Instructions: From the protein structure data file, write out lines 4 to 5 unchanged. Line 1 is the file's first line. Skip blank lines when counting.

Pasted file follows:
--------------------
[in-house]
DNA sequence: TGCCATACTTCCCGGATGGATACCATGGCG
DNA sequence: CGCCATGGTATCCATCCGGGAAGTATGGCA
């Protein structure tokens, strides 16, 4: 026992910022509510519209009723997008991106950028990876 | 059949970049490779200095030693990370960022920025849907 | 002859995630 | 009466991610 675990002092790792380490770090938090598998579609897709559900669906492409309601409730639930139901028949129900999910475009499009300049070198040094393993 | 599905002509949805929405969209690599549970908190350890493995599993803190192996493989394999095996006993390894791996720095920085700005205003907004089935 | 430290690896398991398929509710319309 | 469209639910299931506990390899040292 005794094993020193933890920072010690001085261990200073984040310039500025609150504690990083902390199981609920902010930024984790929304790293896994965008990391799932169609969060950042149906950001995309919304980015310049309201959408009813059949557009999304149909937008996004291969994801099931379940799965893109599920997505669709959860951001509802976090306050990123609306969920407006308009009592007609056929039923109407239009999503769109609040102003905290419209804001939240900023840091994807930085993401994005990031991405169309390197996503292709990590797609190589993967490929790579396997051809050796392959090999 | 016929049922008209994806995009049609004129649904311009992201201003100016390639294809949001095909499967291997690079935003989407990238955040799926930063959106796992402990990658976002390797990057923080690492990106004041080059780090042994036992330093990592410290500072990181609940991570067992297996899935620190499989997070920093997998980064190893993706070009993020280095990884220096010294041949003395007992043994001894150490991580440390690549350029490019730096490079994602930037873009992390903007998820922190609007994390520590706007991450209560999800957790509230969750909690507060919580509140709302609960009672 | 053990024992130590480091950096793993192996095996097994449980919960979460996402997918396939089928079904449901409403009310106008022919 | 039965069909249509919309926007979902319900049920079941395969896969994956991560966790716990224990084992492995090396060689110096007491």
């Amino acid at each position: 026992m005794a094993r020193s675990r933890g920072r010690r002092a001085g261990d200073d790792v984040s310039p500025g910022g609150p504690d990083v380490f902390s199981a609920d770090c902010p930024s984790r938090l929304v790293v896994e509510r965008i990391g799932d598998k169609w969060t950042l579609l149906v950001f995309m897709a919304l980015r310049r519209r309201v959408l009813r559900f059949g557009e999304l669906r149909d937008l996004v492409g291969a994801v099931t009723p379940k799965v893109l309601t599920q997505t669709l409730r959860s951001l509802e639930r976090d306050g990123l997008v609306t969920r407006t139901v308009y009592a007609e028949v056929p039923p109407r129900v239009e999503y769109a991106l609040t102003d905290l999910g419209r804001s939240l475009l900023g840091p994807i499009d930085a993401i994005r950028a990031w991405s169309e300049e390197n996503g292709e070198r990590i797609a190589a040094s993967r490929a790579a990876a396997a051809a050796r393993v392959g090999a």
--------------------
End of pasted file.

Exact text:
């Protein structure tokens, strides 16, 4: 026992910022509510519209009723997008991106950028990876 | 059949970049490779200095030693990370960022920025849907 | 002859995630 | 009466991610 675990002092790792380490770090938090598998579609897709559900669906492409309601409730639930139901028949129900999910475009499009300049070198040094393993 | 599905002509949805929405969209690599549970908190350890493995599993803190192996493989394999095996006993390894791996720095920085700005205003907004089935 | 430290690896398991398929509710319309 | 469209639910299931506990390899040292 005794094993020193933890920072010690001085261990200073984040310039500025609150504690990083902390199981609920902010930024984790929304790293896994965008990391799932169609969060950042149906950001995309919304980015310049309201959408009813059949557009999304149909937008996004291969994801099931379940799965893109599920997505669709959860951001509802976090306050990123609306969920407006308009009592007609056929039923109407239009999503769109609040102003905290419209804001939240900023840091994807930085993401994005990031991405169309390197996503292709990590797609190589993967490929790579396997051809050796392959090999 | 016929049922008209994806995009049609004129649904311009992201201003100016390639294809949001095909499967291997690079935003989407990238955040799926930063959106796992402990990658976002390797990057923080690492990106004041080059780090042994036992330093990592410290500072990181609940991570067992297996899935620190499989997070920093997998980064190893993706070009993020280095990884220096010294041949003395007992043994001894150490991580440390690549350029490019730096490079994602930037873009992390903007998820922190609007994390520590706007991450209560999800957790509230969750909690507060919580509140709302609960009672 | 053990024992130590480091950096793993192996095996097994449980919960979460996402997918396939089928079904449901409403009310106008022919 | 039965069909249509919309926007979902319900049920079941395969896969994956991560966790716990224990084992492995090396060689110096007491």
């Amino acid at each position: 026992m005794a094993r020193s675990r933890g920072r010690r002092a001085g261990d200073d790792v984040s310039p500025g910022g609150p504690d990083v380490f902390s199981a609920d770090c902010p930024s984790r938090l929304v790293v896994e509510r965008i990391g799932d598998k169609w969060t950042l579609l149906v950001f995309m897709a919304l980015r310049r519209r309201v959408l009813r559900f059949g557009e999304l669906r149909d937008l996004v492409g291969a994801v099931t009723p379940k799965v893109l309601t599920q997505t669709l409730r959860s951001l509802e639930r976090d306050g990123l997008v609306t969920r407006t139901v308009y009592a007609e028949v056929p039923p109407r129900v239009e999503y769109a991106l609040t102003d905290l999910g419209r804001s939240l475009l900023g840091p994807i499009d930085a993401i994005r950028a990031w991405s169309e300049e390197n996503g292709e070198r990590i797609a190589a040094s993967r490929a790579a990876a396997a051809a050796r393993v392959g090999a």